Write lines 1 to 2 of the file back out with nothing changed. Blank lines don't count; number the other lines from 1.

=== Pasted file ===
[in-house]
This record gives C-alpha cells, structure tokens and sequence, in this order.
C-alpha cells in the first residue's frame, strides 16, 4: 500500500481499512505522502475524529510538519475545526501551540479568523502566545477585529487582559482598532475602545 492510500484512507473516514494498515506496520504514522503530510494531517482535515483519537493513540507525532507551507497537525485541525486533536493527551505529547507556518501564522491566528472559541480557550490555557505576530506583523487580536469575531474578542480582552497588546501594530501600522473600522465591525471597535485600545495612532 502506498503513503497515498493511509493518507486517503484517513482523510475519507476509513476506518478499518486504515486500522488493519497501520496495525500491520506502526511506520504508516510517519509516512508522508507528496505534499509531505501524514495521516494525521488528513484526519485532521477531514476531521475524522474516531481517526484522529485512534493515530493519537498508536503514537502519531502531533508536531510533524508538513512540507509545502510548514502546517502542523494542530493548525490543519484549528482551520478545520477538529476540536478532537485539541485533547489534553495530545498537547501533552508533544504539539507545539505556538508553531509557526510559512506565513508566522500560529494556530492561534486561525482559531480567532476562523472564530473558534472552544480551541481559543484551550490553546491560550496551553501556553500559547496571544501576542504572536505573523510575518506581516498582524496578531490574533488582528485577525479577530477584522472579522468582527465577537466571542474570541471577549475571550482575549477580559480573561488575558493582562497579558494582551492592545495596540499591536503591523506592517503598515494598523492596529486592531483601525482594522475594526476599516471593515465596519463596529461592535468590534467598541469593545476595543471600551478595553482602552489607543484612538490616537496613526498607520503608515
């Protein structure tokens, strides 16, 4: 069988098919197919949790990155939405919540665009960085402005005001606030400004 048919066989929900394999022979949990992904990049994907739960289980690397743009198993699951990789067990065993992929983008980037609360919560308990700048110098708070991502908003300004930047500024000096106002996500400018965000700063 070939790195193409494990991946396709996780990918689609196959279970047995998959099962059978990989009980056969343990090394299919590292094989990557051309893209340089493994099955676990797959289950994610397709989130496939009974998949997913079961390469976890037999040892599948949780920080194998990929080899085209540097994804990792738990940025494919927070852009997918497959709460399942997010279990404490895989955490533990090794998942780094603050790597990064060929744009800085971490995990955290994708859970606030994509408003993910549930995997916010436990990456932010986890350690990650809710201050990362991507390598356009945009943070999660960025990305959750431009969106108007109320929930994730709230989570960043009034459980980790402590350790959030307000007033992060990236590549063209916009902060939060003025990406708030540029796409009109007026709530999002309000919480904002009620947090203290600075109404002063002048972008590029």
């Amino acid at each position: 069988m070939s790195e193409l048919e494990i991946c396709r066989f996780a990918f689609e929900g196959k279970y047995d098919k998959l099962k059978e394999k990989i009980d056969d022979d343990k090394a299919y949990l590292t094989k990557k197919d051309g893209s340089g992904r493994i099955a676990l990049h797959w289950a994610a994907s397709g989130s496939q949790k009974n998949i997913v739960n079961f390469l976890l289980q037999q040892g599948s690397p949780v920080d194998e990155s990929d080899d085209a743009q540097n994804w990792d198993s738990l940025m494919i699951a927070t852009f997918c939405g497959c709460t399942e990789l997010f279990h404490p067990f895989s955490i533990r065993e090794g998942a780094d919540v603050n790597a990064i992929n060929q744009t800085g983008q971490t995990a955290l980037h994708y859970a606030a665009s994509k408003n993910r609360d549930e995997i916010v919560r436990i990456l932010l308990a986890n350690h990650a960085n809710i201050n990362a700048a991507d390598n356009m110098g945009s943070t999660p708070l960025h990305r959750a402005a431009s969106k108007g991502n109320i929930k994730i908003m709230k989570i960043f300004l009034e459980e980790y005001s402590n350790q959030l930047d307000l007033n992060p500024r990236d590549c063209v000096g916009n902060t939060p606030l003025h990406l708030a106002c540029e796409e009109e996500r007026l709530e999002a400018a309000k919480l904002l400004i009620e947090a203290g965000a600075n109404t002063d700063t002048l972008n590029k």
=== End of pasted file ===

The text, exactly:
[in-house]
This record gives C-alpha cells, structure tokens and sequence, in this order.